Depending on your specific industry and geographic location, there are several rules and regulations on data protection your company has to comply with. This is nothing new, as PCI, SOX, GBLA, PIPED, Basel II or HIPAA compliance have been around for some time. The Data Protection Directive (aka Directive 95/46/EC) is also nothing new as it was adopted by the European Union in 1995. Unlike a Directive that needs national legislation to implement, a Regulation will span across all EU member states. It applies to small and medium companies just like it does for multinationals. It also applies to any company that has information about any European citizen so anybody that is doing business within the EU will have to comply with it.
Let’s take a look at some of the other changes the upcoming regulation will bring and find out why we shouldn’t fear it.
A lot has changed since 1995 so why not the EU Data Protection Directive?
Back in ’95, the desired operating system was Windows 95. Today, if given the chance, most people would probably go for a Mac. A mobile phone was a nice to have in ’95 but an iOS or an Android smartphone is definitely a must have today. What about the preferred storage media in back in the day? It was definitely not the cloud.
Therefore, with so many changes in the IT industry, globalization, mobile workforces, mobile device fleets, BYOD, cloud storage and a lot of digital data, the EU Data Protection Directive needs a few changes. The Data Protection Regulation provides a helping hand for all the companies that have struggled to obtain management’s approval for security upgrades.
Most of the things come from common sense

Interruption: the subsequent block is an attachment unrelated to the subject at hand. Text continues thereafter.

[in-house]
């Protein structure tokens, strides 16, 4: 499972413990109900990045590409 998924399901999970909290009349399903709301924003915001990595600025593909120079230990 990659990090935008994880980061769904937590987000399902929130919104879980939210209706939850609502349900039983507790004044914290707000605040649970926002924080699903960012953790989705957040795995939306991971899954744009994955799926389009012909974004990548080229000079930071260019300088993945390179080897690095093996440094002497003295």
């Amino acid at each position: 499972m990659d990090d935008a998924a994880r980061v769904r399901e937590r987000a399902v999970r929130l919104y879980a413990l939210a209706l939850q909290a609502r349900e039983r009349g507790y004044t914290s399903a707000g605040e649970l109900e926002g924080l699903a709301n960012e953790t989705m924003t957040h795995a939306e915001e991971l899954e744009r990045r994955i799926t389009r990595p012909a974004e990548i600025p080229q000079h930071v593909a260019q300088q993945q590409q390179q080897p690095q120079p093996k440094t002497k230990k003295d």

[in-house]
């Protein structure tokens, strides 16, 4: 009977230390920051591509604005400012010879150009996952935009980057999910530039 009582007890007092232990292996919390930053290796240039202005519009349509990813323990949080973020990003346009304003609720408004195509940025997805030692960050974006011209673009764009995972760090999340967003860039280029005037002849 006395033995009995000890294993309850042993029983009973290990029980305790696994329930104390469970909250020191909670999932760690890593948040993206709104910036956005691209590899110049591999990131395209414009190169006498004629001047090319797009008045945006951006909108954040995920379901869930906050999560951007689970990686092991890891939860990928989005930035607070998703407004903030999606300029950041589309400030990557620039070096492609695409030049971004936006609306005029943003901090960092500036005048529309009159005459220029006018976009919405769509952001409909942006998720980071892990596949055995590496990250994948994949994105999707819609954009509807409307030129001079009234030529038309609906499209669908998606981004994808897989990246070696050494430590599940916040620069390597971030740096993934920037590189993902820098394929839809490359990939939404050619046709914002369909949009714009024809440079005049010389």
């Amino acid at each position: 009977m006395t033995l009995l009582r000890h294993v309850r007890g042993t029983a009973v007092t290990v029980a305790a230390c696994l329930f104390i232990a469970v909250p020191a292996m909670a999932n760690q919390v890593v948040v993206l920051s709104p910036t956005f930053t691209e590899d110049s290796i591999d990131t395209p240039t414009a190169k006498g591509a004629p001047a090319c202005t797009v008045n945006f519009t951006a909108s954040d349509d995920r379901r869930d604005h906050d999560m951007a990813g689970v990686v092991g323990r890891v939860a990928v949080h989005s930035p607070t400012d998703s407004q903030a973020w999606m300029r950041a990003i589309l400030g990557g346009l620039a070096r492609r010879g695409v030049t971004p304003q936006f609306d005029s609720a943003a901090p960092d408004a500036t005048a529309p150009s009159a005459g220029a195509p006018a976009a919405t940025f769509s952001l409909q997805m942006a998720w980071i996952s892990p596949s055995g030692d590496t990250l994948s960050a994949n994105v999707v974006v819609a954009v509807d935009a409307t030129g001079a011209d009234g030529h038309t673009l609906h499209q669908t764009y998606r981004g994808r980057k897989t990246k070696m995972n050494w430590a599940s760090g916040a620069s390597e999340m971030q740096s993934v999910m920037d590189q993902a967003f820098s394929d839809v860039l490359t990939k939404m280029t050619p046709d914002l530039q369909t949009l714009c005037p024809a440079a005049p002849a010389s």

One of the challenges is protecting personal identifiable information. It’s easy to understand why someone’s contact details, social security records, financial or healthcare records need to be protected. As individuals, we don’t share our confidential information with everybody so, it’s only natural to expect companies to also ensure our confidential data is protected.
Another point is that only authorized employees that need access to specific data for their day to day job should have access to it. This also makes sense as HR needs access to employees’ records but it makes very little sense for the marketing department to also have the same access.
One Europe with a common law
There might be different customs, laws and governments within the different countries in Europe but most of the companies are doing business internationally. Moreover, with the free movement of citizens, the customer-base also spans across countries.
Rather than having to comply with several regulating bodies, it makes it easier to only have to deal with a single one. In an unfortunate situation of a data breach or simply for day to day operations, the EU Data Protection Regulation will help simplify things.
A bit of bad news: Fines and lawsuits
Obviously, in the eventuality of a data breach, companies are looking at fines and potential lawsuits. As far as fines are concerned, companies are looking at up to €100 million or 5% of annual turnover. If we consider the fact that in an event of a possible incident businesses are considered guilty until proven otherwise, things theoretically don’t look good for them.
The good news is that if a data breach occurs and your company can prove the data is protected (eg. encrypted) and 3rd parties can’t access it, you don’t even need to notify the affected customers.
The good news
The IT security sector has a lot to offer. There are thousands of vendors on the market that provide various solutions. From antivirus, firewall and application control to data loss prevention (DLP), encryption and mobile device management (MDM), there are plenty of solutions to choose from according to your business’ needs. Another advantage is that companies are no longer restricted to a specific operating system as solutions are available for Windows, Mac, Linux, iOS and Android.
There is no universal solution that will solve all the problems but then again, having to pick from a complete security solution or best-of-breed options, finding the best measures of security that are tailored to your environment is part of the fun. With the EU Data Protection Directive in place, IT admins now have another bargaining chip when convincing management to approve funds for IT security.
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